BP might change name to Amoco

By Heide Malhotra
The Epoch Times

After BP Plc’s Gulf of Mexico oil spill and subsequent environmental disaster, the BP brand was soiled and U.S. gas stations lost customers.

BP is still facing pressure from many corners, especially in the United States, to rename its American service stations or provide those who sell BP brand items with tools to counter the loss of customer loyalty.

The debate over a possible name change, which started at the beginning of this year, has not made much progress, with BP remaining stoic in the face of all the pressure from declining U.S. sales, boycotts, and protests from station owners.

At issue is the fact that most gas stations are independently owned, franchises, or under contract to buy the BP products.

According to brandchannel.com, “Most of the 11,000 stations selling BP fuel across the U.S. are independently owned, and they have seen reductions in sales of up to 40 percent in the wake of the disaster.”

What’s little known is that companies such as BP bind the service station owners to long-term contracts that are ironclad. The station owners are stuck and unable to seek recourse by branching out to different name brands.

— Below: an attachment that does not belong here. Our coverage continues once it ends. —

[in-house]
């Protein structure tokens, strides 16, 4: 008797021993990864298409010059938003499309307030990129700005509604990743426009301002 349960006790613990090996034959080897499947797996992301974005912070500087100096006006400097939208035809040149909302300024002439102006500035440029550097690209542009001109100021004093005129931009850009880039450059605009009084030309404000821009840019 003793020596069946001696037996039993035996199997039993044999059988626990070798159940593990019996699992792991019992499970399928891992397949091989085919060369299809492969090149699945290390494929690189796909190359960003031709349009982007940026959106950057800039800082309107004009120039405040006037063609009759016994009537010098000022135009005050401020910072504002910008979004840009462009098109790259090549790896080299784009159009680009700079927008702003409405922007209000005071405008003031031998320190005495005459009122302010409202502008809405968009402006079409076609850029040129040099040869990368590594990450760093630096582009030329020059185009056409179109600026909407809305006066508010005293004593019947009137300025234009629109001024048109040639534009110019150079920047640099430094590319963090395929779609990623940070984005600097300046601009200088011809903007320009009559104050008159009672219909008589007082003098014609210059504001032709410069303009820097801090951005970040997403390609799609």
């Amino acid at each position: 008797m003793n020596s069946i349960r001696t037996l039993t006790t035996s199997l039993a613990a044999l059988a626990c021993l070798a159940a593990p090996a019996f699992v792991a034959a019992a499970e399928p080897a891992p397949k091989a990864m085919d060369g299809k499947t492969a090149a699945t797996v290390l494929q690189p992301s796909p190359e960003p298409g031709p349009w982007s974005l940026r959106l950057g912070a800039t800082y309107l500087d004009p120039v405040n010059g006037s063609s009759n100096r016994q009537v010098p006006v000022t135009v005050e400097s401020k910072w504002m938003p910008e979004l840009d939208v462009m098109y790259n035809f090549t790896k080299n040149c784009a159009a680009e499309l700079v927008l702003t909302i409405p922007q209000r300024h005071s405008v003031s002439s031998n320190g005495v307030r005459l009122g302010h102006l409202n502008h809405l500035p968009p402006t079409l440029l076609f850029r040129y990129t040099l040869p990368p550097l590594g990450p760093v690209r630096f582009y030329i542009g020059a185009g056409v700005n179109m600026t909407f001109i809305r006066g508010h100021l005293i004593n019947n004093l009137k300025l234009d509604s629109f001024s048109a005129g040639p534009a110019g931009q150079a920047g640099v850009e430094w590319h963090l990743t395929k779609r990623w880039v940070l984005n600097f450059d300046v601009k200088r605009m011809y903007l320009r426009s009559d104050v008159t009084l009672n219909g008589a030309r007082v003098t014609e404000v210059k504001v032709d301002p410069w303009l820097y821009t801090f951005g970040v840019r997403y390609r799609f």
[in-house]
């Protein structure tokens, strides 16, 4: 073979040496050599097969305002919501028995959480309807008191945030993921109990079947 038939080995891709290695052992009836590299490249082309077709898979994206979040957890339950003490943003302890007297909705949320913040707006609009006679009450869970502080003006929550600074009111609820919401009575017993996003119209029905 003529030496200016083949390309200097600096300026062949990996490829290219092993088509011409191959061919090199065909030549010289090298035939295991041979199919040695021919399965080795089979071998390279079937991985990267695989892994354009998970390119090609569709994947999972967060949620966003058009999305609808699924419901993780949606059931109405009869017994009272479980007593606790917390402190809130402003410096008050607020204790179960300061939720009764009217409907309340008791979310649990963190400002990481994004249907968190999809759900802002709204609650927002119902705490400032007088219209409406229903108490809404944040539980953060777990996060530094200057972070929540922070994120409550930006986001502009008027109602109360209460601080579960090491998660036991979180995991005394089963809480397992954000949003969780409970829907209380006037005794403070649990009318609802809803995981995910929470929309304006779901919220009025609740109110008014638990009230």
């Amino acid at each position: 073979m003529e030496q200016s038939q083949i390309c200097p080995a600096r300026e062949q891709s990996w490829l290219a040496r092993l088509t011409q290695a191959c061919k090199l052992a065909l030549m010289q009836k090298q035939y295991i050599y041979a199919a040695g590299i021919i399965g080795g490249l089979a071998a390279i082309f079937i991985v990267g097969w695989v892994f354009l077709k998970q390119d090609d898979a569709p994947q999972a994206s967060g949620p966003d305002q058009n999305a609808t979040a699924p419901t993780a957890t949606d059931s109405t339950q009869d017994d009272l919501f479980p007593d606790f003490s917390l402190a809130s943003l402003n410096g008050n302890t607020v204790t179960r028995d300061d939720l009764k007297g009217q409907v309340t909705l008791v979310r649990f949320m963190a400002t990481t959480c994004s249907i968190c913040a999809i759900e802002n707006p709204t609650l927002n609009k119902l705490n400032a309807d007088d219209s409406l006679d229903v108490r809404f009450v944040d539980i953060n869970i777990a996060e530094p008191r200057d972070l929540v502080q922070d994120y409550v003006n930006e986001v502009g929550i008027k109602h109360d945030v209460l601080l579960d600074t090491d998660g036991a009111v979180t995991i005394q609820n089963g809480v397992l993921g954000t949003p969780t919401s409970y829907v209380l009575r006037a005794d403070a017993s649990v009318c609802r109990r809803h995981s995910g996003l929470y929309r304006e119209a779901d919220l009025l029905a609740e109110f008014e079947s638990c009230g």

Truth be told, these gas station owners were clearly not responsible for the environmental disaster, or BP’s subsequent public relations nightmare. But they are bearing the brunt of the backlash over the oil spill disaster.

“Some things definitely need to go. … So here’s an idea that just might work. Bring back the Amoco name. You purchased the brand some years ago, and ultimately shuttered it. It may be ready for a new look and a comeback,” said Jamey Boiter, a brand strategist at BOLTgroup, in a FastCompany report.

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3 responses to “BP might change name to Amoco

  1. Rather than go to the trouble of resurrecting the Amoco brand, BP may just pull out of the retail business altogether. A name change would be complicated and the marketing would be very expensive. The oil producers don’t make much money from the retail segment anyway, they’re really in the business of getting oil out of the ground and refining it. The majority of BP retail locations are independent dealers (franchises), and most of them would probably be happy to get out of their contracts and rebrand. BP could just send all of them a letter telling them that they will no longer be BP stations at the end of the year.

  2. Rady, with mess in the Gulf of Mexico, I understand how you feel about BP. However its the petrochemical industry as a whole that is responsible for the Gulf disaster along with so many other environmental disasters around the world. To focus criticism on BP alone lets all of the other hydrocarbon energy producers off the hook.

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